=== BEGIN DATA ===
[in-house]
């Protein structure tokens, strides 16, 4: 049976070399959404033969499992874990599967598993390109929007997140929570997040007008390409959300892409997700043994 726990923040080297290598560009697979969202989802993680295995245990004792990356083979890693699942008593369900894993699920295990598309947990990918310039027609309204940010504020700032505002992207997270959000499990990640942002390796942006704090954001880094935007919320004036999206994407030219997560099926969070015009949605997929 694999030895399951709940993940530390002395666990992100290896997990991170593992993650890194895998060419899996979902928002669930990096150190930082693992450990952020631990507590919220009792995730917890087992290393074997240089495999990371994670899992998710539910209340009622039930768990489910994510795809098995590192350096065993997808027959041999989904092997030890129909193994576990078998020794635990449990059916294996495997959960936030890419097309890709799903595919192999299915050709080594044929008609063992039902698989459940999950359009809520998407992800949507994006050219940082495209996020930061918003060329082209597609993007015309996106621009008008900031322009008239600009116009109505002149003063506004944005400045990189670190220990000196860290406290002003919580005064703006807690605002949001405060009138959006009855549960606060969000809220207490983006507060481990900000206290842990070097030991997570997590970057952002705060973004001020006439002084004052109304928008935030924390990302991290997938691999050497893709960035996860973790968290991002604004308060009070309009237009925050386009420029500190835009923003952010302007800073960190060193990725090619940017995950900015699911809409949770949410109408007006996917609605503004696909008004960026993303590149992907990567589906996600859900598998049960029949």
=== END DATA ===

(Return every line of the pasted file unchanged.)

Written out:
[in-house]
């Protein structure tokens, strides 16, 4: 049976070399959404033969499992874990599967598993390109929007997140929570997040007008390409959300892409997700043994 726990923040080297290598560009697979969202989802993680295995245990004792990356083979890693699942008593369900894993699920295990598309947990990918310039027609309204940010504020700032505002992207997270959000499990990640942002390796942006704090954001880094935007919320004036999206994407030219997560099926969070015009949605997929 694999030895399951709940993940530390002395666990992100290896997990991170593992993650890194895998060419899996979902928002669930990096150190930082693992450990952020631990507590919220009792995730917890087992290393074997240089495999990371994670899992998710539910209340009622039930768990489910994510795809098995590192350096065993997808027959041999989904092997030890129909193994576990078998020794635990449990059916294996495997959960936030890419097309890709799903595919192999299915050709080594044929008609063992039902698989459940999950359009809520998407992800949507994006050219940082495209996020930061918003060329082209597609993007015309996106621009008008900031322009008239600009116009109505002149003063506004944005400045990189670190220990000196860290406290002003919580005064703006807690605002949001405060009138959006009855549960606060969000809220207490983006507060481990900000206290842990070097030991997570997590970057952002705060973004001020006439002084004052109304928008935030924390990302991290997938691999050497893709960035996860973790968290991002604004308060009070309009237009925050386009420029500190835009923003952010302007800073960190060193990725090619940017995950900015699911809409949770949410109408007006996917609605503004696909008004960026993303590149992907990567589906996600859900598998049960029949």